Ex-libris, an evanescent and nuclear charisma

My most cherished possession as a child was a garbage can. garbage box was the parental term for it; if I had the vocabulary, I would have called the object my “treasure tomb” or “valuables chest”. It was a cardboard cigar box containing rubber bands, a $2 bill, candy, a plate of plastic “prank vomit”, etc. You may have had a similar receptacle when you were young. The instinct to hoard loot starts young.

Since my box was off-limits to other people, it provided my first encounter with the concept of private property, as well as my first experience of curating, if you can call it that. The elements have been added and subtracted with the utmost care.

After learning to read, I dumped the trash can for a bigger plan of conquest. In each of my books, I stuck a card with the title, author and owner (me), then I instructed my brothers to follow library protocol if they wanted to borrow a book. Fearing reprisals, they complied. And that was my first taste of tyranny.

I no longer run a fear-based library, but I’m still tempted to mark my territory with bookplates. A friend recently sent in some wonderful examples she found at a paper store in Venice. (When I die, please reincarnate me as a Venetian Paper Shop.) The internet is full of plate collections to enjoy. What do you think – are we going to start a trend?


To open a new book by Lawrence Osborne is to enter a labyrinth of thrills from which there is no other way out than to finish the book in one sitting. Adrian is an English journalist. Jimmy is the scion of a wealthy Hong Kong family. The two met in Cambridge and bonded through Li Bai’s poetry. Now they both live in Hong Kong, where Jimmy gets involved with a young protester who later disappears, and Adrian – having developed a competing crush on the protester – can’t help but stick his nose in places where it does not belong.

Osborne’s novels have a material sensuality that leads to strong cravings. After reading his previous book “The Forgiven”, I necessary Moroccan coffee served with a saucer of cardamom seeds. “The Glass Kingdom” initiated a temporary mania for skeleton flowers, whose petals turn transparent when touched by rain. I have an unfortunate history with cigars, and when a character from “On Java Road” retrieved a Cohiba from a walnut box, it took all my wits not to fire up Google Maps and search cigar lounge near me. This is certainly not what people mean when they refer to the “power of literature”. And yet it is a power of literature.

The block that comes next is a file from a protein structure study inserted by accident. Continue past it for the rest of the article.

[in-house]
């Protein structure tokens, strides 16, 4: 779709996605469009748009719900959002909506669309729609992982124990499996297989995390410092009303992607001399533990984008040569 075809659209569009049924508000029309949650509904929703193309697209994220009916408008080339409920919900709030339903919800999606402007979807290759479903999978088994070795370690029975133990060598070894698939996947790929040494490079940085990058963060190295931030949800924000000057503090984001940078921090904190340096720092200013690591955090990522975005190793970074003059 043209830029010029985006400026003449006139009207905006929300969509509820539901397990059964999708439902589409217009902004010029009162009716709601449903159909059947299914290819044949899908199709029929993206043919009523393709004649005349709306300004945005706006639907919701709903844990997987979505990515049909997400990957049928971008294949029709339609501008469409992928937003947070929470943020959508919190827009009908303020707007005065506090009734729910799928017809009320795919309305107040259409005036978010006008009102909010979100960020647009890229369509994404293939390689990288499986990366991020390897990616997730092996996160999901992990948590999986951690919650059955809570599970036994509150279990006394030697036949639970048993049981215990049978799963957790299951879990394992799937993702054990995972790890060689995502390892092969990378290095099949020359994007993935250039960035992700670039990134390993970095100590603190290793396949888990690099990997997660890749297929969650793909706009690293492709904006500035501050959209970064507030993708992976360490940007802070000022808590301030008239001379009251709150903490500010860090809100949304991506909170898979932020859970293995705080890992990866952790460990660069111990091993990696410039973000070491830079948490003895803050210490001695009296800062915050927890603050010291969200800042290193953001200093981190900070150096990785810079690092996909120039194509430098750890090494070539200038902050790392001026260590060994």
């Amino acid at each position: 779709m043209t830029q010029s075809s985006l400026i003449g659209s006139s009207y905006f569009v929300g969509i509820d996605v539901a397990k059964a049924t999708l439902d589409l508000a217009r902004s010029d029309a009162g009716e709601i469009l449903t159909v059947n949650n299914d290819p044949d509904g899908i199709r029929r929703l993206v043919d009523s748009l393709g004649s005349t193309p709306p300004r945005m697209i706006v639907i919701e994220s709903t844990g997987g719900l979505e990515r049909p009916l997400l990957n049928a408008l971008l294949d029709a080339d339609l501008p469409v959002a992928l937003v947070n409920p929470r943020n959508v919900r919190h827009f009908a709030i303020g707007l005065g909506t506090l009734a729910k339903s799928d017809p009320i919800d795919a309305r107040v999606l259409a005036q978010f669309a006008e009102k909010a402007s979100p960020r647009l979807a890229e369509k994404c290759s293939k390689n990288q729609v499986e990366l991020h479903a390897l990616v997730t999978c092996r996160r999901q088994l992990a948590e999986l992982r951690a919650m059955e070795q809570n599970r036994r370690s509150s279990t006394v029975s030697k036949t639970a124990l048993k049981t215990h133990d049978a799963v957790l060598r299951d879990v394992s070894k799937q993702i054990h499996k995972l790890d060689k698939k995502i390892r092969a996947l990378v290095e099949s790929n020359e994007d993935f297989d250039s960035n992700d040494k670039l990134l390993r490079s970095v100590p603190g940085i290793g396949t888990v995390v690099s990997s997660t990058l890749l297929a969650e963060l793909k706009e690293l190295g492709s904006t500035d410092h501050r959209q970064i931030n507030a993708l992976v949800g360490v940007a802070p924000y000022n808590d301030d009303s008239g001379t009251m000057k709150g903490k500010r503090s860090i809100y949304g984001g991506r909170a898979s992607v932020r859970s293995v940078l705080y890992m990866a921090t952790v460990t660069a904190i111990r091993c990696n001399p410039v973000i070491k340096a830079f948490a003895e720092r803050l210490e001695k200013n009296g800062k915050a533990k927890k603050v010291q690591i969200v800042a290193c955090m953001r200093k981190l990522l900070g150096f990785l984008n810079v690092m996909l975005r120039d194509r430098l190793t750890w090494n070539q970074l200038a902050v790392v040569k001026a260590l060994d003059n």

Read if you like: Graham Greene, solo dining, romantic misdeeds, Paul Bowles, sinister undercurrents, “The Third Man”
Available from: Random penguin house

Fiction, 2022

It has finally arrived: the Quebec erotic novel about labor disputes that we have all been waiting for. The setting is a lakeside town at the northern end of the province. The characters are workers at a sawmill who perform the function of turning logs into planks, which allows the factory to convert trees more profitably into money.

Querelle is the factory’s new recruit. He’s an intruder from Montreal who should be an outcast according to the xenophobic laws that govern small towns. (With no disrespect; I grew up in what must be one of the Top 10 xenophobic small towns in America.) In addition to its oddly cosmopolitan origins, Querelle is gay, which is locally classified as a form of deviance. . But he has a secret weapon in the form of a nuclear force charisma that wipes out the reserves of his new neighbors.

The book is written in a chilling style. Try to come up with a surplus adjective – I dare you. It’s not for the faint-hearted but (or rather, and) is easily one of the best novels I’ve read this year.

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